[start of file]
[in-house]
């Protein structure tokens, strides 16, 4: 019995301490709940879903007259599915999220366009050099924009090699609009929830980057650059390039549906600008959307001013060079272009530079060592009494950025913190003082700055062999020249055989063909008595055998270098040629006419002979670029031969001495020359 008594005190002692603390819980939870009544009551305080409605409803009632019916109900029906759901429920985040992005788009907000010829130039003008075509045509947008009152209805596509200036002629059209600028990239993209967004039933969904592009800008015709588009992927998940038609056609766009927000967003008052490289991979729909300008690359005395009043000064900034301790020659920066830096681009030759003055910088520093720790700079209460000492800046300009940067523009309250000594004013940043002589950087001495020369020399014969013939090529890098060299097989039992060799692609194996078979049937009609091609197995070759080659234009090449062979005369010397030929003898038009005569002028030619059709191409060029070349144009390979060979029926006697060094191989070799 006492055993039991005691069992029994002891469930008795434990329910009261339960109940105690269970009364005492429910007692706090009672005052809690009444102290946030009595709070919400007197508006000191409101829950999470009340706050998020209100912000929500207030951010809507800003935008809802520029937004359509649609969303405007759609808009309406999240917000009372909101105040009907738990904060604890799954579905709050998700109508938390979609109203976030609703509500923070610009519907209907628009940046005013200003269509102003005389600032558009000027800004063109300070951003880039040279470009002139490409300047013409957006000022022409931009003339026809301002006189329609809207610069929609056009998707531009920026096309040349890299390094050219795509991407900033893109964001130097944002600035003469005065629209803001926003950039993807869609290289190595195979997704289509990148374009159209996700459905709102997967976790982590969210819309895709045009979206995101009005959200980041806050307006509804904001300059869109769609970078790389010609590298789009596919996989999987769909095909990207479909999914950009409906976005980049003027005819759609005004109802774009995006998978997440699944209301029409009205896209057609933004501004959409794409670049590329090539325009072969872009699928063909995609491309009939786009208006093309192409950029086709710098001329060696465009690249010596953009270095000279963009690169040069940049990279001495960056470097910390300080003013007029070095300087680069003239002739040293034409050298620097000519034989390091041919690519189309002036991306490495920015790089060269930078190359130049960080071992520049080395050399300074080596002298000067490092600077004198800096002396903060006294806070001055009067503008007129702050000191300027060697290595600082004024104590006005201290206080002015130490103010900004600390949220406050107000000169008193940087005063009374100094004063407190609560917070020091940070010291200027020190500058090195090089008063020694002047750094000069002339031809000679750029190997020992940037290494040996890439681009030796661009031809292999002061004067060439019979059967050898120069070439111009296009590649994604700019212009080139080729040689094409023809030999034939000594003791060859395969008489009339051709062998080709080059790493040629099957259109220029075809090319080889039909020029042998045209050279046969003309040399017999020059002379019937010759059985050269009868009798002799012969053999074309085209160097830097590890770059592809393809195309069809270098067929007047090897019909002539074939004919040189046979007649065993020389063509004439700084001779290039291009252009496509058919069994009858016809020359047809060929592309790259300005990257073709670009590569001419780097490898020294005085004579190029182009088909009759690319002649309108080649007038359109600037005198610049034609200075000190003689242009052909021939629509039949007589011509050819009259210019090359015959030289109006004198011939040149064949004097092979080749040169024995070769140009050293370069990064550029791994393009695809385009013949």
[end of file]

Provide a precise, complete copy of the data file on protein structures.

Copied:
[in-house]
């Protein structure tokens, strides 16, 4: 019995301490709940879903007259599915999220366009050099924009090699609009929830980057650059390039549906600008959307001013060079272009530079060592009494950025913190003082700055062999020249055989063909008595055998270098040629006419002979670029031969001495020359 008594005190002692603390819980939870009544009551305080409605409803009632019916109900029906759901429920985040992005788009907000010829130039003008075509045509947008009152209805596509200036002629059209600028990239993209967004039933969904592009800008015709588009992927998940038609056609766009927000967003008052490289991979729909300008690359005395009043000064900034301790020659920066830096681009030759003055910088520093720790700079209460000492800046300009940067523009309250000594004013940043002589950087001495020369020399014969013939090529890098060299097989039992060799692609194996078979049937009609091609197995070759080659234009090449062979005369010397030929003898038009005569002028030619059709191409060029070349144009390979060979029926006697060094191989070799 006492055993039991005691069992029994002891469930008795434990329910009261339960109940105690269970009364005492429910007692706090009672005052809690009444102290946030009595709070919400007197508006000191409101829950999470009340706050998020209100912000929500207030951010809507800003935008809802520029937004359509649609969303405007759609808009309406999240917000009372909101105040009907738990904060604890799954579905709050998700109508938390979609109203976030609703509500923070610009519907209907628009940046005013200003269509102003005389600032558009000027800004063109300070951003880039040279470009002139490409300047013409957006000022022409931009003339026809301002006189329609809207610069929609056009998707531009920026096309040349890299390094050219795509991407900033893109964001130097944002600035003469005065629209803001926003950039993807869609290289190595195979997704289509990148374009159209996700459905709102997967976790982590969210819309895709045009979206995101009005959200980041806050307006509804904001300059869109769609970078790389010609590298789009596919996989999987769909095909990207479909999914950009409906976005980049003027005819759609005004109802774009995006998978997440699944209301029409009205896209057609933004501004959409794409670049590329090539325009072969872009699928063909995609491309009939786009208006093309192409950029086709710098001329060696465009690249010596953009270095000279963009690169040069940049990279001495960056470097910390300080003013007029070095300087680069003239002739040293034409050298620097000519034989390091041919690519189309002036991306490495920015790089060269930078190359130049960080071992520049080395050399300074080596002298000067490092600077004198800096002396903060006294806070001055009067503008007129702050000191300027060697290595600082004024104590006005201290206080002015130490103010900004600390949220406050107000000169008193940087005063009374100094004063407190609560917070020091940070010291200027020190500058090195090089008063020694002047750094000069002339031809000679750029190997020992940037290494040996890439681009030796661009031809292999002061004067060439019979059967050898120069070439111009296009590649994604700019212009080139080729040689094409023809030999034939000594003791060859395969008489009339051709062998080709080059790493040629099957259109220029075809090319080889039909020029042998045209050279046969003309040399017999020059002379019937010759059985050269009868009798002799012969053999074309085209160097830097590890770059592809393809195309069809270098067929007047090897019909002539074939004919040189046979007649065993020389063509004439700084001779290039291009252009496509058919069994009858016809020359047809060929592309790259300005990257073709670009590569001419780097490898020294005085004579190029182009088909009759690319002649309108080649007038359109600037005198610049034609200075000190003689242009052909021939629509039949007589011509050819009259210019090359015959030289109006004198011939040149064949004097092979080749040169024995070769140009050293370069990064550029791994393009695809385009013949």